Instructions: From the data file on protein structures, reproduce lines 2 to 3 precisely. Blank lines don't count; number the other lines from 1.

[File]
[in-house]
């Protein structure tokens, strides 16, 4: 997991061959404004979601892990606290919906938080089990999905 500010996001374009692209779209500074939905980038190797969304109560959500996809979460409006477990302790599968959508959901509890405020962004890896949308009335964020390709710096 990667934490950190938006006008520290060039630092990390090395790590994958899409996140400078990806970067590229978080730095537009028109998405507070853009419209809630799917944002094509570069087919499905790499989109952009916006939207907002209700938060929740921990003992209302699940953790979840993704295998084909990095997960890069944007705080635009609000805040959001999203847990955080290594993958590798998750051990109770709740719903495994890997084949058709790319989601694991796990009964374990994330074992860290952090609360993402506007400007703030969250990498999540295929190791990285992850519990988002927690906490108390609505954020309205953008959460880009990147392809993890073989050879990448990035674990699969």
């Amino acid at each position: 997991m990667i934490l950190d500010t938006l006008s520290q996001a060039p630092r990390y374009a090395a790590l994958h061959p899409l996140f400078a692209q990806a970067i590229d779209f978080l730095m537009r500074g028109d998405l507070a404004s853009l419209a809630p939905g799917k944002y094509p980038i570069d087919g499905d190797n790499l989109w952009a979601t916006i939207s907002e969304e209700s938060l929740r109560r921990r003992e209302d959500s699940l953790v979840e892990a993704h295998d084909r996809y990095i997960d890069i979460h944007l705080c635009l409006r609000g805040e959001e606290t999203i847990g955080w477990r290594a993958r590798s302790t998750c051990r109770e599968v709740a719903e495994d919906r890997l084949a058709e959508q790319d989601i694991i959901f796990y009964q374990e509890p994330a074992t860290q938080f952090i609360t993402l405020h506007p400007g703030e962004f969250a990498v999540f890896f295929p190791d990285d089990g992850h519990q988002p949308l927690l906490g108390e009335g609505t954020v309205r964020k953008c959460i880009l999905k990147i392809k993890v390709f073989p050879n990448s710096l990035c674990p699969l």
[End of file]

């Protein structure tokens, strides 16, 4: 997991061959404004979601892990606290919906938080089990999905 500010996001374009692209779209500074939905980038190797969304109560959500996809979460409006477990302790599968959508959901509890405020962004890896949308009335964020390709710096 990667934490950190938006006008520290060039630092990390090395790590994958899409996140400078990806970067590229978080730095537009028109998405507070853009419209809630799917944002094509570069087919499905790499989109952009916006939207907002209700938060929740921990003992209302699940953790979840993704295998084909990095997960890069944007705080635009609000805040959001999203847990955080290594993958590798998750051990109770709740719903495994890997084949058709790319989601694991796990009964374990994330074992860290952090609360993402506007400007703030969250990498999540295929190791990285992850519990988002927690906490108390609505954020309205953008959460880009990147392809993890073989050879990448990035674990699969």
């Amino acid at each position: 997991m990667i934490l950190d500010t938006l006008s520290q996001a060039p630092r990390y374009a090395a790590l994958h061959p899409l996140f400078a692209q990806a970067i590229d779209f978080l730095m537009r500074g028109d998405l507070a404004s853009l419209a809630p939905g799917k944002y094509p980038i570069d087919g499905d190797n790499l989109w952009a979601t916006i939207s907002e969304e209700s938060l929740r109560r921990r003992e209302d959500s699940l953790v979840e892990a993704h295998d084909r996809y990095i997960d890069i979460h944007l705080c635009l409006r609000g805040e959001e606290t999203i847990g955080w477990r290594a993958r590798s302790t998750c051990r109770e599968v709740a719903e495994d919906r890997l084949a058709e959508q790319d989601i694991i959901f796990y009964q374990e509890p994330a074992t860290q938080f952090i609360t993402l405020h506007p400007g703030e962004f969250a990498v999540f890896f295929p190791d990285d089990g992850h519990q988002p949308l927690l906490g108390e009335g609505t954020v309205r964020k953008c959460i880009l999905k990147i392809k993890v390709f073989p050879n990448s710096l990035c674990p699969l």